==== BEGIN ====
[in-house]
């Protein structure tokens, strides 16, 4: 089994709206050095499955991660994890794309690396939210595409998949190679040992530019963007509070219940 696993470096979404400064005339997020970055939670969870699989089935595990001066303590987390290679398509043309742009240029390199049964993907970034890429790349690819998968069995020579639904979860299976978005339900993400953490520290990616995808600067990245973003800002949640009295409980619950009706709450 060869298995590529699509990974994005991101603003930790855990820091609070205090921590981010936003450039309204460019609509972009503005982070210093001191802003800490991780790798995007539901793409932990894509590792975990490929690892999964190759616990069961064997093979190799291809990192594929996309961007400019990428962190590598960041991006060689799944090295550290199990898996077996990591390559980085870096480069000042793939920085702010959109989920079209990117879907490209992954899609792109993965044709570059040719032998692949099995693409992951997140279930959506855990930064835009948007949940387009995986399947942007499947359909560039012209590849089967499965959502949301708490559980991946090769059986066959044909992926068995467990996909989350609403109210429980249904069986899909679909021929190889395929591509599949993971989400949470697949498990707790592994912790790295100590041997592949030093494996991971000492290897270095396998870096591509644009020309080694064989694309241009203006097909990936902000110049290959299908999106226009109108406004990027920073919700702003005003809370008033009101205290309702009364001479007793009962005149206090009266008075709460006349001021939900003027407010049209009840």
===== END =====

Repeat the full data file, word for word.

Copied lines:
[in-house]
């Protein structure tokens, strides 16, 4: 089994709206050095499955991660994890794309690396939210595409998949190679040992530019963007509070219940 696993470096979404400064005339997020970055939670969870699989089935595990001066303590987390290679398509043309742009240029390199049964993907970034890429790349690819998968069995020579639904979860299976978005339900993400953490520290990616995808600067990245973003800002949640009295409980619950009706709450 060869298995590529699509990974994005991101603003930790855990820091609070205090921590981010936003450039309204460019609509972009503005982070210093001191802003800490991780790798995007539901793409932990894509590792975990490929690892999964190759616990069961064997093979190799291809990192594929996309961007400019990428962190590598960041991006060689799944090295550290199990898996077996990591390559980085870096480069000042793939920085702010959109989920079209990117879907490209992954899609792109993965044709570059040719032998692949099995693409992951997140279930959506855990930064835009948007949940387009995986399947942007499947359909560039012209590849089967499965959502949301708490559980991946090769059986066959044909992926068995467990996909989350609403109210429980249904069986899909679909021929190889395929591509599949993971989400949470697949498990707790592994912790790295100590041997592949030093494996991971000492290897270095396998870096591509644009020309080694064989694309241009203006097909990936902000110049290959299908999106226009109108406004990027920073919700702003005003809370008033009101205290309702009364001479007793009962005149206090009266008075709460006349001021939900003027407010049209009840």